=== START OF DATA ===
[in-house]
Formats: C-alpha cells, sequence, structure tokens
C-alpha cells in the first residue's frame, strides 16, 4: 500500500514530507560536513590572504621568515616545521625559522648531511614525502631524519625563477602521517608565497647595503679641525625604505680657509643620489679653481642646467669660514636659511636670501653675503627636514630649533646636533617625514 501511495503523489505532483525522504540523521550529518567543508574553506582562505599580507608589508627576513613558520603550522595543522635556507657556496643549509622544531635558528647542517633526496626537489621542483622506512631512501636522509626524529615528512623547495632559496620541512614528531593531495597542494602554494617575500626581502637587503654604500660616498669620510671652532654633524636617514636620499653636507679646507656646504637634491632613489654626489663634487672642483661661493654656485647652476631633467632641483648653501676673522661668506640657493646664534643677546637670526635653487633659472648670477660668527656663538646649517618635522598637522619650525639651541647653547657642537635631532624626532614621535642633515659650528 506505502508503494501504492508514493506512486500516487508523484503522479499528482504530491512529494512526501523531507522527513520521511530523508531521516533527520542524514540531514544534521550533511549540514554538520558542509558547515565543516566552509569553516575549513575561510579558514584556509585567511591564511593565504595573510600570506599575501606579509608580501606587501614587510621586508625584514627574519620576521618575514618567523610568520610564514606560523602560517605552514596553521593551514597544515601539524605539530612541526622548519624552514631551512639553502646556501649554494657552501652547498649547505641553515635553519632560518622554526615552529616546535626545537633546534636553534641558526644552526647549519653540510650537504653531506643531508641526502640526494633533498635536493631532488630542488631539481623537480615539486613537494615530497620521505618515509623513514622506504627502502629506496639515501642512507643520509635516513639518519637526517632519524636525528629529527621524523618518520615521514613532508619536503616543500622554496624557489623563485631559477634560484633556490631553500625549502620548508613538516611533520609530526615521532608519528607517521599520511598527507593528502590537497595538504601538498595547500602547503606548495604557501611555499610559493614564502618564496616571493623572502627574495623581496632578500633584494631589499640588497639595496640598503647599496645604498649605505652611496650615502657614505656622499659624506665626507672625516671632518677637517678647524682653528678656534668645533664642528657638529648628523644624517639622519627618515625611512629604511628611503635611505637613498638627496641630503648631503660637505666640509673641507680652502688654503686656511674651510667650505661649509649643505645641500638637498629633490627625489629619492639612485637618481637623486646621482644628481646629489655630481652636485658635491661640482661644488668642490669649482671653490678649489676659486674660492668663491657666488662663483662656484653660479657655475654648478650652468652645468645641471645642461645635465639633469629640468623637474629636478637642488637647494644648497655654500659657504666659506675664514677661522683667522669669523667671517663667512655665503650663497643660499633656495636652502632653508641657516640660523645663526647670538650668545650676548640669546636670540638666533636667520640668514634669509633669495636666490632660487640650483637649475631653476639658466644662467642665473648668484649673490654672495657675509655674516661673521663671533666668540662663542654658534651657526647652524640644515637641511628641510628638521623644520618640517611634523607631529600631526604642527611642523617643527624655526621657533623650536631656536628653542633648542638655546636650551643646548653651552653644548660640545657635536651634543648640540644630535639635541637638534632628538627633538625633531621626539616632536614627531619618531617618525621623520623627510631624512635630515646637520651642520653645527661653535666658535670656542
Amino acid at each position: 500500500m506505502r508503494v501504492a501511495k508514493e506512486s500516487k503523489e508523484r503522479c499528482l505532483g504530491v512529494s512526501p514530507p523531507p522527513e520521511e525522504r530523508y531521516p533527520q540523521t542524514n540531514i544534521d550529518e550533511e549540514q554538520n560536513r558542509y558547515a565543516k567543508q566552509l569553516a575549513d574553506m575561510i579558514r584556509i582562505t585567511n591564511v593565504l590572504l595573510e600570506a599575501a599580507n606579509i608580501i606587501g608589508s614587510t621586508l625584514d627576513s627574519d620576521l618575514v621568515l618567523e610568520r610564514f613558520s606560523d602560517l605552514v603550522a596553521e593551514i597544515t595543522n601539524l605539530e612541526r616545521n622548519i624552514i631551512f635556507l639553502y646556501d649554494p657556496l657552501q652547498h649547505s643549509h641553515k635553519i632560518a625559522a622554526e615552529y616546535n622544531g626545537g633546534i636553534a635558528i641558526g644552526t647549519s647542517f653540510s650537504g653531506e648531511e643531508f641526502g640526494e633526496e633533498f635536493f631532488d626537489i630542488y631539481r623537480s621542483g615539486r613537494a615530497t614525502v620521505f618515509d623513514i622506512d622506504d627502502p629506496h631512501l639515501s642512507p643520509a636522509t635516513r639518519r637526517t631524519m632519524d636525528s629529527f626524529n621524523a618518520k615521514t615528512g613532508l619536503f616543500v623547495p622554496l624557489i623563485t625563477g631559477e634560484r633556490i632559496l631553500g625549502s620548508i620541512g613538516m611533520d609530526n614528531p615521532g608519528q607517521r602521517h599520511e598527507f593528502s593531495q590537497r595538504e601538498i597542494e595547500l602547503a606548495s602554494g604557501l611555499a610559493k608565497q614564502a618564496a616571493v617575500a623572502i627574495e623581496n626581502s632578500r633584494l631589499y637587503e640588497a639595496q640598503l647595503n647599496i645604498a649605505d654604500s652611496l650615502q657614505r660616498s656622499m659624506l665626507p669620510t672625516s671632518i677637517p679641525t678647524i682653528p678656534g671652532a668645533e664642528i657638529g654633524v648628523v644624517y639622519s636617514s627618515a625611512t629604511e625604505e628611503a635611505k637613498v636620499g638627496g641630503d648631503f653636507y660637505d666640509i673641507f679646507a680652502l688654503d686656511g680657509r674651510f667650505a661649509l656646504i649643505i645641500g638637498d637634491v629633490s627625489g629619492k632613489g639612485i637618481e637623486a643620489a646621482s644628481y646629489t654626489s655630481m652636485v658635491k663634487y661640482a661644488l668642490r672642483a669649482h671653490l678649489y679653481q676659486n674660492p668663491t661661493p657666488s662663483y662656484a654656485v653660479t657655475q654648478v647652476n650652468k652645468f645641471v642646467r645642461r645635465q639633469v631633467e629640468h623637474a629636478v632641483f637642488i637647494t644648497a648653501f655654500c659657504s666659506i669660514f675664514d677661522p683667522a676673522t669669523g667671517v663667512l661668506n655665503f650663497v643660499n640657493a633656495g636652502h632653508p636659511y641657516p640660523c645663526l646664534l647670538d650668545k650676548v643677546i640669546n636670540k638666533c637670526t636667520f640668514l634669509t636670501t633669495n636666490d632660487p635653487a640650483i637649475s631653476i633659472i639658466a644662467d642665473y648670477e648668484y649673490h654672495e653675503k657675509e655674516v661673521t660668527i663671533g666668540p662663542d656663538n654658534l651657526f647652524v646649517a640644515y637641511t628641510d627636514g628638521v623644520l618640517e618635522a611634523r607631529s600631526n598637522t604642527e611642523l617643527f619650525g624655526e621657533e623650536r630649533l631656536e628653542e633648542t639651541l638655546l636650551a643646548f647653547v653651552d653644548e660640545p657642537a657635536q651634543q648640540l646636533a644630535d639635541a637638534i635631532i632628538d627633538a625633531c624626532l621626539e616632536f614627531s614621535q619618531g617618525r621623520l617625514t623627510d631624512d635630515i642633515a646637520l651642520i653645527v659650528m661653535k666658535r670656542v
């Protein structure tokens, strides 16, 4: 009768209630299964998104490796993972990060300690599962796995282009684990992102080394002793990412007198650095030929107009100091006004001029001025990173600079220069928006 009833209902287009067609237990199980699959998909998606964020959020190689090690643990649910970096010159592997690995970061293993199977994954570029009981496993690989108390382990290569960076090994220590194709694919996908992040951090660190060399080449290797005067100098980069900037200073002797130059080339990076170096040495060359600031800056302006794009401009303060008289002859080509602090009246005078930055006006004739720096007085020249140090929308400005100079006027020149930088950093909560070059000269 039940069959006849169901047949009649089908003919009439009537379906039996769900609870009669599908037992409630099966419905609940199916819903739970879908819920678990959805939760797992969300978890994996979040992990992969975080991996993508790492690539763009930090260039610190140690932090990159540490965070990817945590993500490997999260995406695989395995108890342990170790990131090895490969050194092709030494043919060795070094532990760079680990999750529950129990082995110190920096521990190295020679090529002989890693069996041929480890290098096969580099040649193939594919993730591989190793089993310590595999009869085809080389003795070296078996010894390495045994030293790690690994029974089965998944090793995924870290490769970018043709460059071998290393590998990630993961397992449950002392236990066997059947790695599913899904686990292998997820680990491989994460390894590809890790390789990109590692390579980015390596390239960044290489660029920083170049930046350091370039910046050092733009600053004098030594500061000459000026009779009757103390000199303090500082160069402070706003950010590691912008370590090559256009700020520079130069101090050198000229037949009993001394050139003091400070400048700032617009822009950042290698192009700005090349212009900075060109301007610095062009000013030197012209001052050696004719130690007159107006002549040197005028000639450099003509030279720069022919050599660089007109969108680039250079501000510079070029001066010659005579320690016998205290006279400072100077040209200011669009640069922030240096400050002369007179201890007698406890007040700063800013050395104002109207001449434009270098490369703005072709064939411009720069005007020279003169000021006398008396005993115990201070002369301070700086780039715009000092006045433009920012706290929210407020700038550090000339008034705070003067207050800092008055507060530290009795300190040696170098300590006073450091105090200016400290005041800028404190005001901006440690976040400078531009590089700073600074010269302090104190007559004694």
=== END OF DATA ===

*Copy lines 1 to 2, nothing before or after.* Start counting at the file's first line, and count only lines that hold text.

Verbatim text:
[in-house]
Formats: C-alpha cells, sequence, structure tokens